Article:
Discuss any three modes of operation in block ciphers?

 

  • Block ciphers convert b-bit plaintext block into b-bit ciphertext block.
  • If the amount of plaintext to be encrypted is greater than b bits, then the plaintext is broken up into b-bit blocks. 
  • When multiple blocks of plaintext are encrypted using the same key, a number of security issues arise.
  • For enhancing the effect of a cryptographic algorithm and to apply a block cipher in a variety of applications, five modes of operation have been defined by NIST
  • These modes are intended for use with any symmetric block cipher, including triple DES and AES

1. Electronic Code Book (ECB)

  • for a given key, there is a unique ciphertext for every b-bit block of plaintext in the codebook.
  • It is called codebook since one can precompile 2K codebooks (one for each key) in which each codebook has 2n entries.
    •     K=number of bits in key, n= number of bits in plaintext block =b
  •  however if K and n are large, the codebook can be too large to precompile and maintain.
  • Security issues: For lengthy messages, the ECB mode is not secure.
    • Patterns at the block level are preserved. Ie., each block in P becomes equal block in C
    • the block independency creates opportunities for attacker to exchange some ciphertext blocks without knowing the key
  • Error propagation : nil (adv.. 
    • A bit error in transmission can create errors in several bits of that block only. But errors does not have any effect on bits of other blocks.
  • Application: to short messages which fit into one block, such as an encryption key.

The evaluation criteria for better modes of operation:

  • As ECB is not secure for large messages, we have to go for more complex modes.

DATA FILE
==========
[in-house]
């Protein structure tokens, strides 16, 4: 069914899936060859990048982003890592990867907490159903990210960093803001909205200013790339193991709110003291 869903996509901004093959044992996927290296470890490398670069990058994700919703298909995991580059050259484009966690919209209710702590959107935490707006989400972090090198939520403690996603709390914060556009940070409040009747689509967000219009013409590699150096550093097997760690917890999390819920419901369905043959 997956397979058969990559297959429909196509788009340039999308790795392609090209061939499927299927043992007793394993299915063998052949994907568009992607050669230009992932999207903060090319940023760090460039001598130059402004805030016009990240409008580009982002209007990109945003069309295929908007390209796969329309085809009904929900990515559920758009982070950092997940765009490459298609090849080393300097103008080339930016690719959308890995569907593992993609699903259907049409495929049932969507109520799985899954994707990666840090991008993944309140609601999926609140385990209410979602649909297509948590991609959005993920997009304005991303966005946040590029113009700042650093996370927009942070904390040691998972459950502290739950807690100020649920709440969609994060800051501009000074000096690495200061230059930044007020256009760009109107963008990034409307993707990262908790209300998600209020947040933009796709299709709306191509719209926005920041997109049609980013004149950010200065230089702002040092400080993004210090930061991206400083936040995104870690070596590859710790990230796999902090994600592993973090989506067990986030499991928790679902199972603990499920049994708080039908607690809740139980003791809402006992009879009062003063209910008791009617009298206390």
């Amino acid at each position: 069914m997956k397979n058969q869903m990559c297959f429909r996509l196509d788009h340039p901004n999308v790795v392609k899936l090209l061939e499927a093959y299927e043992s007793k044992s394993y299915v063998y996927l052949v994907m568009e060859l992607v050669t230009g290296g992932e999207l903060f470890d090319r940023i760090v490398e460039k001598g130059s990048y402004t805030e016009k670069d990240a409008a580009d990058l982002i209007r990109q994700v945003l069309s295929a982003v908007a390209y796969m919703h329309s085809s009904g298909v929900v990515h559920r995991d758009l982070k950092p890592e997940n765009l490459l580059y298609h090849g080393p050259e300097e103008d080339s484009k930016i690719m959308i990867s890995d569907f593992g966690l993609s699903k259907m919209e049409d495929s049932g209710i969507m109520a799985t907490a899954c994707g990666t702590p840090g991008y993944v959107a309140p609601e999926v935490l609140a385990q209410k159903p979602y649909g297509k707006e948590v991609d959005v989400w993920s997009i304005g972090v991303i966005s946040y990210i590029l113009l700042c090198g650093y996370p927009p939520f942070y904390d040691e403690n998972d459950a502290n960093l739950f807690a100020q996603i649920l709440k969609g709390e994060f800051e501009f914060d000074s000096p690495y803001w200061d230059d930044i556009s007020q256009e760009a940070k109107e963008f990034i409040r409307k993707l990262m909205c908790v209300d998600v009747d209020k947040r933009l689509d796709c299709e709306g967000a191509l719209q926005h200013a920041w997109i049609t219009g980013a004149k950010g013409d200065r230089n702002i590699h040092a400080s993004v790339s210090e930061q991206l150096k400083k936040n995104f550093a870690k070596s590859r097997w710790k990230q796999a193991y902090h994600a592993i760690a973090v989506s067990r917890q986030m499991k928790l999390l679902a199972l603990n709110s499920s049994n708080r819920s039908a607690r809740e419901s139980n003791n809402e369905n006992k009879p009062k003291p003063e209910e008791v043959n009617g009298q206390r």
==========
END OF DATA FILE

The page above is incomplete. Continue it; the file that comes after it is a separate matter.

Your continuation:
• The criteria for evaluating and constructing block cipher modes of operation that are superior to ECB  are: 
    1. Overhead: The additional operations needed for the encryption and decryption when compared to the ECB mode.
    2. Error recovery: The property that a (computational) error in the ith ciphertext block is inherited by only a few plaintext blocks
    3. Error propagation: The property that a (transmission) error in the ith ciphertext block is inherited by the ith and all subsequent plaintext blocks.
    4. Diffusion: How the plaintext statistics are reflected in the ciphertext
    5. Security: Whether or not the ciphertext blocks leak information about the plaintext blocks.

2. Cipher Block Chaining (CBC) mode

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In CBC, the input to the encryption algorithm is the XOR of the current plaintext block and the preceding ciphertext block;

Encryption:

     Ci= E (K, [Pi + C i-1] ) 

           and C0= IV

Decryption:

     Pi= D (K, Ci ) + C i-1 

           and C0= IV

 To overcome the security deficiencies of ECB, we would like a technique in which

the same plaintext block, if repeated, produces different ciphertext blocks. A

simple way to satisfy this requirement is the cipher block chaining  (CBC ) mode

(Figure 7.4). In this scheme, the input to the encryption algorithm is the XOR of the

current plaintext block and the preceding ciphertext block; the same key is used for

each block. In effect, we have chained together the processing of the sequence of

plaintext blocks. The input to the encryption function for each plaintext block bears